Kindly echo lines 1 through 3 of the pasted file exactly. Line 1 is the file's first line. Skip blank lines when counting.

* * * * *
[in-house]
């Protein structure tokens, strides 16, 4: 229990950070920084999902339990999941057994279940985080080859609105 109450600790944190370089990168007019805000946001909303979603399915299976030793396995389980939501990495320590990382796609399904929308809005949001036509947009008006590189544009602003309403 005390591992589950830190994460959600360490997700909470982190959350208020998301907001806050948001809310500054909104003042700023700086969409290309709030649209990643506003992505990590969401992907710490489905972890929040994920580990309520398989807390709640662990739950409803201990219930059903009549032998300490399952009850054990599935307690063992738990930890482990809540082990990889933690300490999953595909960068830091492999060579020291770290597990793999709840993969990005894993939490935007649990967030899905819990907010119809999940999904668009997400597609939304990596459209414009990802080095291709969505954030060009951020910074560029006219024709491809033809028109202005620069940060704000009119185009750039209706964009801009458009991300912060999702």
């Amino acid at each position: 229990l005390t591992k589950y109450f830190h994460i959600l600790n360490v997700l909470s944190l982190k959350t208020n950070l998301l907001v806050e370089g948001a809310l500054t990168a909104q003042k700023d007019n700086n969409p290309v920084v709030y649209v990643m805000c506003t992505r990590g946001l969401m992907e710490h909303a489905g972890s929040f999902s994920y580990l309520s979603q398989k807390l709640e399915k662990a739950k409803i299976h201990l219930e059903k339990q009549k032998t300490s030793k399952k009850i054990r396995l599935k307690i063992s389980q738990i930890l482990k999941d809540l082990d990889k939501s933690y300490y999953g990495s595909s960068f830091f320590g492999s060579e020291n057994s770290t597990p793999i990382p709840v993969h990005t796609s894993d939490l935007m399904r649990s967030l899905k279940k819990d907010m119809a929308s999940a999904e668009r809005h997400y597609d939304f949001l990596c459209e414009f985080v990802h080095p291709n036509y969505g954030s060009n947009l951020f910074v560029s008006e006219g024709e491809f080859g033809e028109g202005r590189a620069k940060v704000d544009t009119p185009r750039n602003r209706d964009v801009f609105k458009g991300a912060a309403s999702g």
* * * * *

[in-house]
């Protein structure tokens, strides 16, 4: 229990950070920084999902339990999941057994279940985080080859609105 109450600790944190370089990168007019805000946001909303979603399915299976030793396995389980939501990495320590990382796609399904929308809005949001036509947009008006590189544009602003309403 005390591992589950830190994460959600360490997700909470982190959350208020998301907001806050948001809310500054909104003042700023700086969409290309709030649209990643506003992505990590969401992907710490489905972890929040994920580990309520398989807390709640662990739950409803201990219930059903009549032998300490399952009850054990599935307690063992738990930890482990809540082990990889933690300490999953595909960068830091492999060579020291770290597990793999709840993969990005894993939490935007649990967030899905819990907010119809999940999904668009997400597609939304990596459209414009990802080095291709969505954030060009951020910074560029006219024709491809033809028109202005620069940060704000009119185009750039209706964009801009458009991300912060999702």
């Amino acid at each position: 229990l005390t591992k589950y109450f830190h994460i959600l600790n360490v997700l909470s944190l982190k959350t208020n950070l998301l907001v806050e370089g948001a809310l500054t990168a909104q003042k700023d007019n700086n969409p290309v920084v709030y649209v990643m805000c506003t992505r990590g946001l969401m992907e710490h909303a489905g972890s929040f999902s994920y580990l309520s979603q398989k807390l709640e399915k662990a739950k409803i299976h201990l219930e059903k339990q009549k032998t300490s030793k399952k009850i054990r396995l599935k307690i063992s389980q738990i930890l482990k999941d809540l082990d990889k939501s933690y300490y999953g990495s595909s960068f830091f320590g492999s060579e020291n057994s770290t597990p793999i990382p709840v993969h990005t796609s894993d939490l935007m399904r649990s967030l899905k279940k819990d907010m119809a929308s999940a999904e668009r809005h997400y597609d939304f949001l990596c459209e414009f985080v990802h080095p291709n036509y969505g954030s060009n947009l951020f910074v560029s008006e006219g024709e491809f080859g033809e028109g202005r590189a620069k940060v704000d544009t009119p185009r750039n602003r209706d964009v801009f609105k458009g991300a912060a309403s999702g």